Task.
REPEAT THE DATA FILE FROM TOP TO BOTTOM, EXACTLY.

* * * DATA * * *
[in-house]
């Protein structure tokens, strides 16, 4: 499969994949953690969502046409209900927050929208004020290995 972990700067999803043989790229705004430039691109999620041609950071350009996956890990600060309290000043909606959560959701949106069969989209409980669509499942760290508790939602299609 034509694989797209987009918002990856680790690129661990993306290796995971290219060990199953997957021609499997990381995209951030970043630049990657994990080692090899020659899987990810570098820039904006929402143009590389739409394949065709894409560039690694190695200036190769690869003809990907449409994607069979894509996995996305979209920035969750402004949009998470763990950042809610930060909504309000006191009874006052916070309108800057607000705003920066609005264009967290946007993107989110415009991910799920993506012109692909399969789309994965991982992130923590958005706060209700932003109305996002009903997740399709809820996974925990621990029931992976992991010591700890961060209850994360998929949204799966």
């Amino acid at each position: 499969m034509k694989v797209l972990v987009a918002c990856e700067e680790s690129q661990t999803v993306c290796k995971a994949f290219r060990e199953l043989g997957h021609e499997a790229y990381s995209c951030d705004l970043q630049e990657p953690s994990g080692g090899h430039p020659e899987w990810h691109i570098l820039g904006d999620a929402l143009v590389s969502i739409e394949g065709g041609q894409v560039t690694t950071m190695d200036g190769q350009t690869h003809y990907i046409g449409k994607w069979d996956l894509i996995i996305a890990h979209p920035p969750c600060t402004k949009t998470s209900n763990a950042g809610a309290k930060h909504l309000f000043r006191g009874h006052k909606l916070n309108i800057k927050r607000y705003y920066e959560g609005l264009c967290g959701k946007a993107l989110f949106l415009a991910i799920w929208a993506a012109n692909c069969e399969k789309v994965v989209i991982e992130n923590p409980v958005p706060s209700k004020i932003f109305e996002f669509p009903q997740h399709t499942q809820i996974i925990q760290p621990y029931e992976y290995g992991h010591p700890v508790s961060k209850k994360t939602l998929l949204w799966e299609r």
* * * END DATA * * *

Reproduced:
[in-house]
């Protein structure tokens, strides 16, 4: 499969994949953690969502046409209900927050929208004020290995 972990700067999803043989790229705004430039691109999620041609950071350009996956890990600060309290000043909606959560959701949106069969989209409980669509499942760290508790939602299609 034509694989797209987009918002990856680790690129661990993306290796995971290219060990199953997957021609499997990381995209951030970043630049990657994990080692090899020659899987990810570098820039904006929402143009590389739409394949065709894409560039690694190695200036190769690869003809990907449409994607069979894509996995996305979209920035969750402004949009998470763990950042809610930060909504309000006191009874006052916070309108800057607000705003920066609005264009967290946007993107989110415009991910799920993506012109692909399969789309994965991982992130923590958005706060209700932003109305996002009903997740399709809820996974925990621990029931992976992991010591700890961060209850994360998929949204799966």
């Amino acid at each position: 499969m034509k694989v797209l972990v987009a918002c990856e700067e680790s690129q661990t999803v993306c290796k995971a994949f290219r060990e199953l043989g997957h021609e499997a790229y990381s995209c951030d705004l970043q630049e990657p953690s994990g080692g090899h430039p020659e899987w990810h691109i570098l820039g904006d999620a929402l143009v590389s969502i739409e394949g065709g041609q894409v560039t690694t950071m190695d200036g190769q350009t690869h003809y990907i046409g449409k994607w069979d996956l894509i996995i996305a890990h979209p920035p969750c600060t402004k949009t998470s209900n763990a950042g809610a309290k930060h909504l309000f000043r006191g009874h006052k909606l916070n309108i800057k927050r607000y705003y920066e959560g609005l264009c967290g959701k946007a993107l989110f949106l415009a991910i799920w929208a993506a012109n692909c069969e399969k789309v994965v989209i991982e992130n923590p409980v958005p706060s209700k004020i932003f109305e996002f669509p009903q997740h399709t499942q809820i996974i925990q760290p621990y029931e992976y290995g992991h010591p700890v508790s961060k209850k994360t939602l998929l949204w799966e299609r």